“Where are you from?” my high school classmate from eighteen years ago suddenly asked me when we were chilling at her apartment in Paris.
“Don’t think! Answer right off the top of your head!” my friend insisted.
“Well, it depends. If I want to get engaged in a conversation to the person who asked me the question, I would say ‘I was born in Hong Kong, but I have lived in the states for half of my life.’ And if I don’t feel like talking, I’d say ‘New York.'” I explained.
This has been my approach during my traveling the past year. Usually Europeans are more fascinated by the far East, with one exception: when I was on the bus from Paris to Rennes, I thought the guy sitting next to me – now a friend of mine – was weird, and so I told him I was from New York. He actually got intrigued as he is a musician, and it’s his dream to play music there 😄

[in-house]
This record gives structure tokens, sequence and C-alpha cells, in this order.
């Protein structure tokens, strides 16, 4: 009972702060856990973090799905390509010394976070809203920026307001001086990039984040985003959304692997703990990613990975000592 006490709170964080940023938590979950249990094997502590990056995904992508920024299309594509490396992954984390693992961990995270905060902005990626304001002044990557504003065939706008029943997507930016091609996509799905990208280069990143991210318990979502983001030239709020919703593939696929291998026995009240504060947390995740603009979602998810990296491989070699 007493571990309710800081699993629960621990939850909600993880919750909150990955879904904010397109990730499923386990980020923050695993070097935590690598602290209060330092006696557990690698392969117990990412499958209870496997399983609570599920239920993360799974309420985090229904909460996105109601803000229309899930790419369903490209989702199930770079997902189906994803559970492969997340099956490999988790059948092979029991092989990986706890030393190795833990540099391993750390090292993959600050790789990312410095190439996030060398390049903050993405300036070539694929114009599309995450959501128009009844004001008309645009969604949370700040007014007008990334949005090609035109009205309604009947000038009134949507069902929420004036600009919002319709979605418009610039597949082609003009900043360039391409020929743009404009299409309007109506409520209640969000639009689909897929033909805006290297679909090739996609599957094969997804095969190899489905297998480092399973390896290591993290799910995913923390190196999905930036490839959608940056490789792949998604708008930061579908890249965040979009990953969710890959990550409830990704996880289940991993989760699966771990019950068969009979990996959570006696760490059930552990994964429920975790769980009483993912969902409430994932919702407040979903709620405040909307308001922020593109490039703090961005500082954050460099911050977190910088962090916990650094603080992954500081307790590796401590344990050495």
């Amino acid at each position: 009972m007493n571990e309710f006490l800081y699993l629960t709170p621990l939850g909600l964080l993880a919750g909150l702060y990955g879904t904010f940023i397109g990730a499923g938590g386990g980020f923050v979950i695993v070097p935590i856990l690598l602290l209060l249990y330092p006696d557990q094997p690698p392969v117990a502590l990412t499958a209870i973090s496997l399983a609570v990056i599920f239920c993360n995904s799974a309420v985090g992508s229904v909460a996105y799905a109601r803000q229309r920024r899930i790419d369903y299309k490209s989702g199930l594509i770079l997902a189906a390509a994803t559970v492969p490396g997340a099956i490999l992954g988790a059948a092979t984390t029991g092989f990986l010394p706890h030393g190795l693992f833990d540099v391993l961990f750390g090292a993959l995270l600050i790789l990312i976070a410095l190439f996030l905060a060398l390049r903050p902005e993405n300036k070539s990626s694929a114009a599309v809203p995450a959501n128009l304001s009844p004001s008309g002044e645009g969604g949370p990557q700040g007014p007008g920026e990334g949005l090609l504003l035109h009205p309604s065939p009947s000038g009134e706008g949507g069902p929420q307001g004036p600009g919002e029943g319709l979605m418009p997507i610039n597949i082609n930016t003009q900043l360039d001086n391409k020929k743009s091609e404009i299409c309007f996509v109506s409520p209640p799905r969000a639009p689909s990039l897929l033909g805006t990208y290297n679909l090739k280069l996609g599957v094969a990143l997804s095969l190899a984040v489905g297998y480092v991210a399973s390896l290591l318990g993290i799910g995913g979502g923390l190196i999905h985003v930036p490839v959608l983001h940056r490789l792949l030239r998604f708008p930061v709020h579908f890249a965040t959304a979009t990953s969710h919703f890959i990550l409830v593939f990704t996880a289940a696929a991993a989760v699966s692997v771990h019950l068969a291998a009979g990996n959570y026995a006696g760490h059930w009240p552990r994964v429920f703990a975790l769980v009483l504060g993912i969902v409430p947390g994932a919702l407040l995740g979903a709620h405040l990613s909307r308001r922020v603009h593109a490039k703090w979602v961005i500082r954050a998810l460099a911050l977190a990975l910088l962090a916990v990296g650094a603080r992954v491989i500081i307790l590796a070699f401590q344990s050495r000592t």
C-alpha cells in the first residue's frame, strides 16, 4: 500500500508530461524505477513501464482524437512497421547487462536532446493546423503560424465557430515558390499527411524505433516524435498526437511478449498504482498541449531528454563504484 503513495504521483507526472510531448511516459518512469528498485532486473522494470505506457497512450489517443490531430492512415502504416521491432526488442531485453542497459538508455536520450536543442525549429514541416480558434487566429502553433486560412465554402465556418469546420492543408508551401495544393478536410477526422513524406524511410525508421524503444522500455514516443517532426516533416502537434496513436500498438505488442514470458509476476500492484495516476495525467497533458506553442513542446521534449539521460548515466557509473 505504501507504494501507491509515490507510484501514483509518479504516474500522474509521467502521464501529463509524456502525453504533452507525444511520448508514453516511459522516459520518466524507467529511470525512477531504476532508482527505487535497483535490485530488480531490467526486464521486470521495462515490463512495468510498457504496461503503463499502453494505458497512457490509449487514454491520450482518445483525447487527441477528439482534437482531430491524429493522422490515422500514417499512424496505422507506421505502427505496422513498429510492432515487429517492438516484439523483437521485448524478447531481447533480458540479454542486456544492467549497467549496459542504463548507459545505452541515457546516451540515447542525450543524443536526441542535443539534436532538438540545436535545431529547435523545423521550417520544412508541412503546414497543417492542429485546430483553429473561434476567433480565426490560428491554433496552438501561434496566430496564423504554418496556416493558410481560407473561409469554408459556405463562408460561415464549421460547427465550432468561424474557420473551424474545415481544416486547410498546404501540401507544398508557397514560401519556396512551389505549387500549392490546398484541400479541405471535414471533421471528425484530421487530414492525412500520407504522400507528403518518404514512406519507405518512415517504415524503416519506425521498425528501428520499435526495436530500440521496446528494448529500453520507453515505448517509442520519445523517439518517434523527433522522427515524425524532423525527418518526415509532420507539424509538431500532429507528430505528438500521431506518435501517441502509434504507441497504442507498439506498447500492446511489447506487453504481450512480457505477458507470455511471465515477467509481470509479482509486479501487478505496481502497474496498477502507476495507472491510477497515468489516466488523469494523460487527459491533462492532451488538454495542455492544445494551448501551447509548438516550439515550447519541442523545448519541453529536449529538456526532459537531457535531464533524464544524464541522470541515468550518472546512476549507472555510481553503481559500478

“Where are you from” used to be a tricky question for me, when I couldn’t relate to Hong Kong nor the states. And within the U.S., I found that most Americans refer to the previous city they stayed instead of their hometown, so in New York City, I used to tell people I was from San Francisco.
In the photo were Alberto and his brother in A Coruña, Spain, last October. It was taken after Alberto tried to photobomb. He chose the wrong day since I was very moody and was trying to get zen taking photos with my SLR camera. First, he tried to use broken English to get to know me, but I insisted in talking in Spanish. He asked me where I was from. Trusting my intuition, I played my New York card. Sure enough, he said “Oh, I thought you’d say something like Japan, Korea, China!” Then, he asked me for my name. I was tempted to say “Ching Chan Cheng” =P but indeed I answered “MARTA.” It’s tiring to deal with stereotypes, especially when I wanted to be alone. (And yes, he was more satisfied finding out that I was born in Hong Kong and I have a Cantonese name.)
I still like giving a long answer to the question “where are you from.” Oh, and when I was in Morocco, I found it more pleasant being asked “where are you from” instead of being yelled at “Japan!? China!?”
More on my name later…